Atlantic City wouldn’t be what it is without the Atlantic Ocean.
From the flashiness of the Prohibition Era through its status as the gambling capital of the East Coast, Atlantic City’s top draw has always been its status as an exciting seaside resort town.
That fact is not lost on the city’s Catholic leaders, who get together every August to bless the ocean and celebrate its intimate bond with the city.
It’s a thousand-year-old Italian tradition that started when leaders held a mock wedding between the Mediterranean Sea and Venice, a naval and commercial power.
“Think about how Venice has canals instead of streets,” said the Rev. Jon Thomas, pastor of the citywide parish of St. Monica in Atlantic City.
“That tradition was brought over by Italian immigrants to Atlantic City who thought ‘It’s the same thing here. Atlantic City, the Atlantic Ocean — there’s a bond there. We need to renew it once a year to ask God’s blessings upon it through this Wedding of the Sea tradition.'”
Per the tradition, this year the festivities began with a Mass inside Boardwalk Hall attended by more than 2,000 faithful.
“We observe this tradition, sisters and brothers, to remind us of the union of this city and the sea, the Atlantic Ocean. We call on the Lord who created the ocean — we ask his blessing,” Camden Bishop Dennis Sullivan said during his sermon. The Camden Diocese covers the Catholic churches in Atlantic City.
Following the Mass, Sullivan and Atlantic Mayor Don Guardian proceeded out to the beach, rode a boat a short distance off the shore, and dropped a wreath into the water to complete the blessing.
Crowds packed the beach to watch the maritime ceremony, while many others stayed behind on the Boardwalk as a brass band played. Attendees took turns placing money and flowers on a human-size statue of the Virgin Mary, which was guarded by a handful of Atlantic City police officers.
“If you’re a religious person, this is, like, the greatest thing,” said Norristown, Pennsylvania, resident Ralph D’Ambrosio, who’s been coming to the ceremony for more than 50 years.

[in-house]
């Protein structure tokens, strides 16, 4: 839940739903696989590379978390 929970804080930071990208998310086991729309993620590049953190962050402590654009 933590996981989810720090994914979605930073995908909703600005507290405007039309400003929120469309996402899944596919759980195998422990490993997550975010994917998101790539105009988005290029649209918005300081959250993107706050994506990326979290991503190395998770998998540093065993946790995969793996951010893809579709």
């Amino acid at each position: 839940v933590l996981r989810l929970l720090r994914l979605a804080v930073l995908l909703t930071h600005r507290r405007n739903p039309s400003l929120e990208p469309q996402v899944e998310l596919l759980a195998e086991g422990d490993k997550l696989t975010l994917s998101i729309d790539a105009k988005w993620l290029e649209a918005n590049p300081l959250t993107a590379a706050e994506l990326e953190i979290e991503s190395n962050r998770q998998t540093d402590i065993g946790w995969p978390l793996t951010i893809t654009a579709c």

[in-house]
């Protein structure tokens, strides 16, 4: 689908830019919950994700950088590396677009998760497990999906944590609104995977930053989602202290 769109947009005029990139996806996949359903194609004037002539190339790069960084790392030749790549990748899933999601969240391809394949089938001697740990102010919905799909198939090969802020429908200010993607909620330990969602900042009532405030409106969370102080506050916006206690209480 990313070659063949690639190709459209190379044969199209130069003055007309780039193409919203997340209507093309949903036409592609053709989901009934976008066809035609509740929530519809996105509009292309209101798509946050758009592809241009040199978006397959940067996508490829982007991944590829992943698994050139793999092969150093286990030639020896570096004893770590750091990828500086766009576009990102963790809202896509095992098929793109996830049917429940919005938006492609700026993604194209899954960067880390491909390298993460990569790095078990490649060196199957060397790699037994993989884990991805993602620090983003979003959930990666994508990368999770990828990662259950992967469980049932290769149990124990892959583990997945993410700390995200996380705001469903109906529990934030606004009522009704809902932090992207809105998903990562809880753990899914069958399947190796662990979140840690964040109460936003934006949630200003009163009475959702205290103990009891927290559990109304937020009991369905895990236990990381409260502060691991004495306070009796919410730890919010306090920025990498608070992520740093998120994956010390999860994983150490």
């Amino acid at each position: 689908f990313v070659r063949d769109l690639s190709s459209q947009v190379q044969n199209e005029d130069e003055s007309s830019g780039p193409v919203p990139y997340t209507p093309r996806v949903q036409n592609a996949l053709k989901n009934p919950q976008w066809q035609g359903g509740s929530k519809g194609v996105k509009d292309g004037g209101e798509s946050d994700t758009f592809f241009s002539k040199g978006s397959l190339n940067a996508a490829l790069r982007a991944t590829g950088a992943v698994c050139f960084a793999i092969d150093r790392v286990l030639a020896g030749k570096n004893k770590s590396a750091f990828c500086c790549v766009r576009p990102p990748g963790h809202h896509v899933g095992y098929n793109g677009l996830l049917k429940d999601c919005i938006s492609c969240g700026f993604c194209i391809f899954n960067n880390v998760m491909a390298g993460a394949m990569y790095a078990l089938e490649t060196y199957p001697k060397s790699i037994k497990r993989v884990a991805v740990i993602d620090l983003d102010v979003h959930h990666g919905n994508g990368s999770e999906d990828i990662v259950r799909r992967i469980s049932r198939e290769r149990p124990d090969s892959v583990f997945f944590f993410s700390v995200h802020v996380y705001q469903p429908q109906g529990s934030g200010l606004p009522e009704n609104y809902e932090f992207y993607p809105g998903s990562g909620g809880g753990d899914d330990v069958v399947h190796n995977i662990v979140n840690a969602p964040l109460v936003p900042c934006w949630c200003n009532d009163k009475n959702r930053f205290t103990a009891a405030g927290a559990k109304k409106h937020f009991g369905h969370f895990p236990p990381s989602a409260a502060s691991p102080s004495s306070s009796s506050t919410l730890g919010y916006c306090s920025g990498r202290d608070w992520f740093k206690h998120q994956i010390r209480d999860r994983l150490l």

“It brings everybody together and, you know, makes everybody a little better.”
‘To lose our church is … a shock’
But for some parishioners, this year’s event was bittersweet.
It took place as the Diocese of Camden was rolling out its parish consolidation plan in Atlantic City, which saw four parishes become one and resulted in two church closures.
“We are opposed to the decision to close the churches,” said Richard Negro, a parishioner of St. Michael’s, one of the churches slated to shut.
As he’s done for years, Negro attended the Wedding of the Sea this weekend, but this time he was collecting signatures for a petition to keep St. Michael’s and St. Monica’s open.
He said it was ironic to be petitioning, because it was the congregation of St. Michael’s, a historically Italian church, that originally brought the Wedding of the Sea tradition to Atlantic City.
“Thinking that [St. Michael’s, which] is responsible for this big event that happens every year and hopefully will continue in the future, is going to be closed,” he said, “it’s kind of contradictory.”
Cathy Zymewski, who comes from a long line of St. Michael’s parishioners, called the consolidation disappointing.
“Atlantic City’s lost so much over the years that to lose our church is, like, a shock,” she said.
Both churches are scheduled to close for good in September.